I’m writing in a new place in my new place: the gas fire that’s the primary heating source for my 1913-built “garden flat” (old walk-out basement suite in less pretentious terms). The building has character, and the capricious heating that is the price of it. There’s a massive boiler in the basement proper that’s behind my apartment, which heats most of the building and, through a radiator, my bathroom, and through proximity, my kitchen. My living room and bedroom, however, are radiator-less and far away from the boiler—but equipped with large windows, one of which never closes fully. They rely on warmth from the fireplace, installed in 1996, when the building’s new (and current) owners, bless their hearts, decided that the basement denizens deserved to be warm in the long winter months as much as the upper story tenants.
So here, I am, in the opening fall months that already taste like winter, warming my feet in front of the fireplace as it warms up the apartment from the cold night. The forecast calls for a beautiful, sunny day with near-summer temperatures. But the nights know winter is coming. So do my toes, and they reach out for the fire, which bursts into life with a loud crackle, burns until its heat reaches the sensor on the thermostat that controls it, then disappears… only to come alive with a pop a few minutes later.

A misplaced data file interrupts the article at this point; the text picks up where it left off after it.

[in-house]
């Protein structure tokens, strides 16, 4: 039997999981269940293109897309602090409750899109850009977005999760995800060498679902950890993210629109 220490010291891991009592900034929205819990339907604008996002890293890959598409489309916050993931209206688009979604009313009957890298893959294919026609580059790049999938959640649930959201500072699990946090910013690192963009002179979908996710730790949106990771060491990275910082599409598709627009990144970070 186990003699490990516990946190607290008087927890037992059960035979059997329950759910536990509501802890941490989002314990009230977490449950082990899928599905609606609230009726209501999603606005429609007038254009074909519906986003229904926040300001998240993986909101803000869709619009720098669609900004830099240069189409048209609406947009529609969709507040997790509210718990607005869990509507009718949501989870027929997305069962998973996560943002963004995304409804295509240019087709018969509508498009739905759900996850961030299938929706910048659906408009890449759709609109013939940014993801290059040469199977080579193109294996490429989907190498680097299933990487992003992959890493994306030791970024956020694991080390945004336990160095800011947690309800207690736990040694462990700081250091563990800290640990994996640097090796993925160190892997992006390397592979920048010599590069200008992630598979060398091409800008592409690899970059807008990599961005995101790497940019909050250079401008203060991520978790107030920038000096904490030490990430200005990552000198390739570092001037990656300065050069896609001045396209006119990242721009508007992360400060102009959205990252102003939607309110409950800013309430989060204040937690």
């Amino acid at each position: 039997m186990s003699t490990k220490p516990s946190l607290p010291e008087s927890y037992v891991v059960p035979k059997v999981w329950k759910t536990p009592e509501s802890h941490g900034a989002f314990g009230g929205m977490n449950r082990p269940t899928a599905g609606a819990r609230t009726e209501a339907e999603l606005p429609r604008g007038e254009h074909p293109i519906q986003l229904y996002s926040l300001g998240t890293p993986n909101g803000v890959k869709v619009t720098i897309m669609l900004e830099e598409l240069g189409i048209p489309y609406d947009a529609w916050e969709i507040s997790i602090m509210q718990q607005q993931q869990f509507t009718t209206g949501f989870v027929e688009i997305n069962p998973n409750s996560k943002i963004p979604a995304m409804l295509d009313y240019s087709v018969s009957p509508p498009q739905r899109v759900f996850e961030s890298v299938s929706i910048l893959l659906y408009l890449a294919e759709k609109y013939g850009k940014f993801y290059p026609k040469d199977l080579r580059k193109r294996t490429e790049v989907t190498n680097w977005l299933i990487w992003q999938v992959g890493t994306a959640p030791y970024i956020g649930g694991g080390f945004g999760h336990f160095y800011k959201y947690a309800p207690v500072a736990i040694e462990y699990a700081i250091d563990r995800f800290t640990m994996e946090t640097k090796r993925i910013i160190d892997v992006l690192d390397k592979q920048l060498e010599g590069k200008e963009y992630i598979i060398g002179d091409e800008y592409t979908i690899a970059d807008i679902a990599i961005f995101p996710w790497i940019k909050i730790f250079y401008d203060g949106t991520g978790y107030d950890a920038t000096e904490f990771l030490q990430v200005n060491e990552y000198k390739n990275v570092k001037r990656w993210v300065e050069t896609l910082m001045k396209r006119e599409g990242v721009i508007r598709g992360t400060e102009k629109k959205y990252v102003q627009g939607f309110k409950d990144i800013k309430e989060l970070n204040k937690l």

I expect there might be a way to make it burn incessantly—cranking the temperature into the 30s, for example—but in some ways, this is better. Intermittent reinforcement always is…
Today will be a chore day and a work day, a long list of tasks to move through, few of which inspire passion or are driven by desire. But, desire-less, I will try to be like my fireplace flame: come alive. Do the task. Burn out—and sit still, drink a cup of coffee. Maybe read some poetry. Explode into a second, third burst of energy.
I can do that—I don’t want to do that—I will do that. Reward myself with heat from the bursts of the flame in the chilly evening—after the almost hot day—and meditate on the mesmerizing quality of fire.
What are you doing this Monday?
Not a lot to say other than, “But the nights know winter is coming”, is perfect.
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